Their recovery since then has been slow. Wolverines in Washington have for decades been mostly confined to the North Cascades, north of Highway 90. But over the last couple decades, the animals have started trickling further south.
REFUGE FROM THE ROADS
It’s not all snowdrifts and sunshine for the wolverines. Of Joni’s first two kits in 2020, one was struck and killed by a car in the Yakima Canyon Highway near Naches. The other took off east — its current whereabouts are unknown. The two from last year are still around, the son exploring down in the south Cascades and occasionally visiting his dad.
“It’s so exciting to see them move down the Cascades, but it’s such a slow process, and I-90 is so dangerous for them,” Akins said. “And there’s not that many wolverines north of I-90 either.”
Joni and her clan are a surprisingly successful case. But the rest of the state’s wolverine population is still confined to the north Cascades. One wolverine was shot in Centerville this summer, and another hasn’t been seen since briefly popping up in the Goat Rocks.
So other than Joni’s new kits, no new wolverines showed up in the area in 2022. And that means no young love for Joni’s kits.
To put the problem bluntly: “There’s basically no one to mate with when your only choices are your parents or your siblings,” Akins said. “We need new individuals to help repopulate our region.”
It’s an exciting — yet precarious — time for all sorts of wildlife at the Mt. Rainier National Park.
Dr. Sarah Converse is an ecologist, a US Geological Survey scientist and associate professor at the University of Washington. Her work focuses on how animal populations change and what strategies work to help those that are in decline.
Along with Cascades Carnivore and other researchers, Converse studies the Cascade red fox, an endangered species in Washington distinct from the more common lowland red foxes.
Researchers know little about the wily vulpines, who have a stronghold on Mt. Rainier, and are building on a data set of scat samples and camera images created by Akins’ team to learn more about them. Next year, scientists hope to catch around 15 of the foxes and put tracking collars on them — not an easy feat, Converse said.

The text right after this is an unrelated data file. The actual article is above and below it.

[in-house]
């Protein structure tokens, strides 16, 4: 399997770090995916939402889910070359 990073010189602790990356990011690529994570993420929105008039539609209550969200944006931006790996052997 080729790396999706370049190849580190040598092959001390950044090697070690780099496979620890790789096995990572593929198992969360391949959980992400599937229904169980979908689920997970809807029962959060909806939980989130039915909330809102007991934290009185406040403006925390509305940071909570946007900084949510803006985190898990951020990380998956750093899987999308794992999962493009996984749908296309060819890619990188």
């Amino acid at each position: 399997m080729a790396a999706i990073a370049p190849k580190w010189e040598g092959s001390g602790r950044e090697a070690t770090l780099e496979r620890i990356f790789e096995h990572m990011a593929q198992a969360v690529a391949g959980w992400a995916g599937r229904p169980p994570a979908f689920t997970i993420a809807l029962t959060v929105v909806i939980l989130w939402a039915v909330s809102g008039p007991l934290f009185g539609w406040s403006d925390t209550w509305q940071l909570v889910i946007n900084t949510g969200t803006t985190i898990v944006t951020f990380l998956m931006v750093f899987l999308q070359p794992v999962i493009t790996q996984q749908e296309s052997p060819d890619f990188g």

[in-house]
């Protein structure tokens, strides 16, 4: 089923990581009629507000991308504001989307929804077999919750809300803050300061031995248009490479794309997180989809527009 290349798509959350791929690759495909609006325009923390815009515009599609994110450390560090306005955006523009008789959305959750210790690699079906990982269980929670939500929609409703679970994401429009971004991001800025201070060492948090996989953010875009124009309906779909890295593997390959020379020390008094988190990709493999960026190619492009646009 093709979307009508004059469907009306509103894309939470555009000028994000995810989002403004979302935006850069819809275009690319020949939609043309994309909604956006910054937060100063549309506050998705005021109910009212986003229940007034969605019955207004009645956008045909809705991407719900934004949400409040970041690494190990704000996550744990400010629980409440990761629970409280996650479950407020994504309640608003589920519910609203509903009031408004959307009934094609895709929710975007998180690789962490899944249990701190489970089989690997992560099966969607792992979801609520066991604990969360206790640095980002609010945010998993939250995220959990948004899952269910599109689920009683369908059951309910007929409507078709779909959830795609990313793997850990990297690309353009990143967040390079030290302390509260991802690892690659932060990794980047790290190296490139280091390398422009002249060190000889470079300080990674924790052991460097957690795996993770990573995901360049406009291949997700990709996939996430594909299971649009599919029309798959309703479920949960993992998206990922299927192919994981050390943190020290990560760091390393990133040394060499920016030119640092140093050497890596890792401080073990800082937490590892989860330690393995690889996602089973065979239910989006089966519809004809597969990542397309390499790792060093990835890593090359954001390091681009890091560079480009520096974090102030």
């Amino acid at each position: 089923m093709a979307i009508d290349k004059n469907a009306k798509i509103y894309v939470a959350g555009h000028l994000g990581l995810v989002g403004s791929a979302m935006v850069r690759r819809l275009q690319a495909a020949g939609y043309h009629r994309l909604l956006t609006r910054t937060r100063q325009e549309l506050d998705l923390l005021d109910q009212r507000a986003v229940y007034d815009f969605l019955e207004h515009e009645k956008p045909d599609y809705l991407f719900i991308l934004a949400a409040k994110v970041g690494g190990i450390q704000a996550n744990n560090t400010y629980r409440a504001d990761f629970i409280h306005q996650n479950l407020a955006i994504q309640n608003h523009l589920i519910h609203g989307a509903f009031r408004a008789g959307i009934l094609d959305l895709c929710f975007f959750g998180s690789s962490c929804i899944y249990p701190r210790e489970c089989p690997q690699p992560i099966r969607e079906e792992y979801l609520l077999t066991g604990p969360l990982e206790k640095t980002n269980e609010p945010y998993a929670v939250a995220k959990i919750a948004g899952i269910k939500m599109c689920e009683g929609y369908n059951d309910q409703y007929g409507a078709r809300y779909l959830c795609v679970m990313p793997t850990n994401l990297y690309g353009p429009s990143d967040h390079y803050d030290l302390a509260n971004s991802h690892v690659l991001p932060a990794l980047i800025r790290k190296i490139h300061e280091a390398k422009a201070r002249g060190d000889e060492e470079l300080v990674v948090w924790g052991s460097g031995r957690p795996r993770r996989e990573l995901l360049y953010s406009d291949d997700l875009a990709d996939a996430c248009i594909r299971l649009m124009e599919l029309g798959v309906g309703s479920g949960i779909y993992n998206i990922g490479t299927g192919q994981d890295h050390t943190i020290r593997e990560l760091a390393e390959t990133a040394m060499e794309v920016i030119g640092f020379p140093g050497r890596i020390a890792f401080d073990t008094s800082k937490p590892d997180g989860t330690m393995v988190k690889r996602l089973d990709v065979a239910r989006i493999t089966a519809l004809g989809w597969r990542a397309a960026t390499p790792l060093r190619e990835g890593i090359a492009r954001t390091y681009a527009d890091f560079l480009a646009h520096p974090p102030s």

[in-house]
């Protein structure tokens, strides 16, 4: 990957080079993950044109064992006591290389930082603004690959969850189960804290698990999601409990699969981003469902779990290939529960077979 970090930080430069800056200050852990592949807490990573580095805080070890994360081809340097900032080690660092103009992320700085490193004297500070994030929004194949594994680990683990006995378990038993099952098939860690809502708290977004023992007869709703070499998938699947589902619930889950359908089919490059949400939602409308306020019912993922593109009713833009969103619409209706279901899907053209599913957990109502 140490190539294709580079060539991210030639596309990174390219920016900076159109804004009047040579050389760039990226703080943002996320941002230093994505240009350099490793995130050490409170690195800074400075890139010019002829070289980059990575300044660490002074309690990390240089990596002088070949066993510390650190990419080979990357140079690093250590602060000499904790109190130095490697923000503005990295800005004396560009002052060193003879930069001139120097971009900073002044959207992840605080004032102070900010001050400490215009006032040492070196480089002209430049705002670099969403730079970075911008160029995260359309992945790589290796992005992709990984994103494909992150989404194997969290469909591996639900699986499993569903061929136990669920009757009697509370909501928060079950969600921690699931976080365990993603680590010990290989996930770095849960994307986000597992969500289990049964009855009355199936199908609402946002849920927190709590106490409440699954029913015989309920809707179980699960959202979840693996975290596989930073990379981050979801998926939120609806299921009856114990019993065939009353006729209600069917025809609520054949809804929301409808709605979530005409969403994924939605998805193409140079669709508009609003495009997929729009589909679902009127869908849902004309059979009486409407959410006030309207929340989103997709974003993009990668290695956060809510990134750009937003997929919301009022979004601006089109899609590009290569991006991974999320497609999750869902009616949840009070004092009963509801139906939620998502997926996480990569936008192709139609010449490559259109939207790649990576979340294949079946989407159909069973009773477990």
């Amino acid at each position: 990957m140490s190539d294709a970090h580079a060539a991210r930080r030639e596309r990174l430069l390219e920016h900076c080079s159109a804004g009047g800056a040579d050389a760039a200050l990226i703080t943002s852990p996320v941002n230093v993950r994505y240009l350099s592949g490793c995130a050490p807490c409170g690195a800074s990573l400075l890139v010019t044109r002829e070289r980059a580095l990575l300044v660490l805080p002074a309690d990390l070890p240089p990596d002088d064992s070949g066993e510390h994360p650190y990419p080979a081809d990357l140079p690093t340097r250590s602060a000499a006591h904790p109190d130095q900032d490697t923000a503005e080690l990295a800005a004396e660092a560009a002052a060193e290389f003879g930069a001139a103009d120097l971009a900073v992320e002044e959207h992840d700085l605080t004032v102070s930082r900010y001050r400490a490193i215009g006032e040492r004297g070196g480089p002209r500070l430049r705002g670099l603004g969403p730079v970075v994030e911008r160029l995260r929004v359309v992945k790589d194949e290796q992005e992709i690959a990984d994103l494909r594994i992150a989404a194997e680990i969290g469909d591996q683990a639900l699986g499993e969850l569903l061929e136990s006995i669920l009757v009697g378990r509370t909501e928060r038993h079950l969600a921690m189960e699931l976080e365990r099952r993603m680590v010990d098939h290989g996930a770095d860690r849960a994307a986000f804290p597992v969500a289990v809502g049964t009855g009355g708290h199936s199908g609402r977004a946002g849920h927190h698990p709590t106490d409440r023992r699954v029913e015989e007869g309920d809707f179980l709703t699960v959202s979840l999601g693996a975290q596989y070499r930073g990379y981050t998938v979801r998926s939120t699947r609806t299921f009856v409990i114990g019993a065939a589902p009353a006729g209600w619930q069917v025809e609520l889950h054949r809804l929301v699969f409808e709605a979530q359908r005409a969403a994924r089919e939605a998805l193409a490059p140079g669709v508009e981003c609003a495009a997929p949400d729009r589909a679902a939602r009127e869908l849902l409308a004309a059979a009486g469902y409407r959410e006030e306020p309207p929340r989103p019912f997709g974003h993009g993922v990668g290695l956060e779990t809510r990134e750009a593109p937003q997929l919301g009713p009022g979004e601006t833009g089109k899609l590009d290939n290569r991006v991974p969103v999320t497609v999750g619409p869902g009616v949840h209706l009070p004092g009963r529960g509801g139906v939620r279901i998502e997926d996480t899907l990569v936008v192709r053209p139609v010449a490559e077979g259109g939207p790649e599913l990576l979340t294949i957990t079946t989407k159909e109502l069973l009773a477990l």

They’re trying to learn two things: How do foxes move in response to habitat features, like roads? And how are they responding to carnivores like coyotes, which compete with but also hunt foxes? Answering those questions will help state leaders decide which specific conservation actions to take.
“It’s very hard right now for the state to know what they might do to mitigate declines, reconnect this fox,” Converse said. “That’s why this work is important. … This is a pretty special animal. It’s a fox, a mid-sized carnivore, only found in Washington … and we just know too little about it.”
Animals with small populations face greater risk of inbreeding, Converse said. As a result, there’s a greater risk their offspring will express traits that aren’t favorable to survival.
“Is that affecting foxes? We don’t know exactly, but we do know they’re pretty closely related,” Converse said. “Their populations tend to be small, but there was a time that the high levels of connectivity would have allowed them … to exchange over larger areas. It’s one of the consequences … of fragmentation.”